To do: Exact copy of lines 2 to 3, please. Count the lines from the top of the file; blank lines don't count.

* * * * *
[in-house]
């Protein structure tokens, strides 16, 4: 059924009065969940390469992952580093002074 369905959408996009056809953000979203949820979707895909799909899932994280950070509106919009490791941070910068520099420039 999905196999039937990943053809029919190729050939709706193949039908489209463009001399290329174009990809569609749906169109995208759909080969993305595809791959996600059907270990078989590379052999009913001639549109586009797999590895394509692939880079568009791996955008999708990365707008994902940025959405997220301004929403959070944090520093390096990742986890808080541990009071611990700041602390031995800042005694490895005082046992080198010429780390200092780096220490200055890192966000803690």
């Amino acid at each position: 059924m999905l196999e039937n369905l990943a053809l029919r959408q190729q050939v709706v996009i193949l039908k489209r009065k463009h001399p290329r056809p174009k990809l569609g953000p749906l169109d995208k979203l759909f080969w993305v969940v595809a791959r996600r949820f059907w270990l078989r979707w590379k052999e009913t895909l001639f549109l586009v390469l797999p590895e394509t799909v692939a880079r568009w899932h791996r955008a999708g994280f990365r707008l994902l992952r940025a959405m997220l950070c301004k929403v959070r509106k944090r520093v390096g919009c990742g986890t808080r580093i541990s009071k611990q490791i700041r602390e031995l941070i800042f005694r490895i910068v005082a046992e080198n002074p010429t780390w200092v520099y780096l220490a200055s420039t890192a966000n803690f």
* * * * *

């Protein structure tokens, strides 16, 4: 059924009065969940390469992952580093002074 369905959408996009056809953000979203949820979707895909799909899932994280950070509106919009490791941070910068520099420039 999905196999039937990943053809029919190729050939709706193949039908489209463009001399290329174009990809569609749906169109995208759909080969993305595809791959996600059907270990078989590379052999009913001639549109586009797999590895394509692939880079568009791996955008999708990365707008994902940025959405997220301004929403959070944090520093390096990742986890808080541990009071611990700041602390031995800042005694490895005082046992080198010429780390200092780096220490200055890192966000803690």
């Amino acid at each position: 059924m999905l196999e039937n369905l990943a053809l029919r959408q190729q050939v709706v996009i193949l039908k489209r009065k463009h001399p290329r056809p174009k990809l569609g953000p749906l169109d995208k979203l759909f080969w993305v969940v595809a791959r996600r949820f059907w270990l078989r979707w590379k052999e009913t895909l001639f549109l586009v390469l797999p590895e394509t799909v692939a880079r568009w899932h791996r955008a999708g994280f990365r707008l994902l992952r940025a959405m997220l950070c301004k929403v959070r509106k944090r520093v390096g919009c990742g986890t808080r580093i541990s009071k611990q490791i700041r602390e031995l941070i800042f005694r490895i910068v005082a046992e080198n002074p010429t780390w200092v520099y780096l220490a200055s420039t890192a966000n803690f």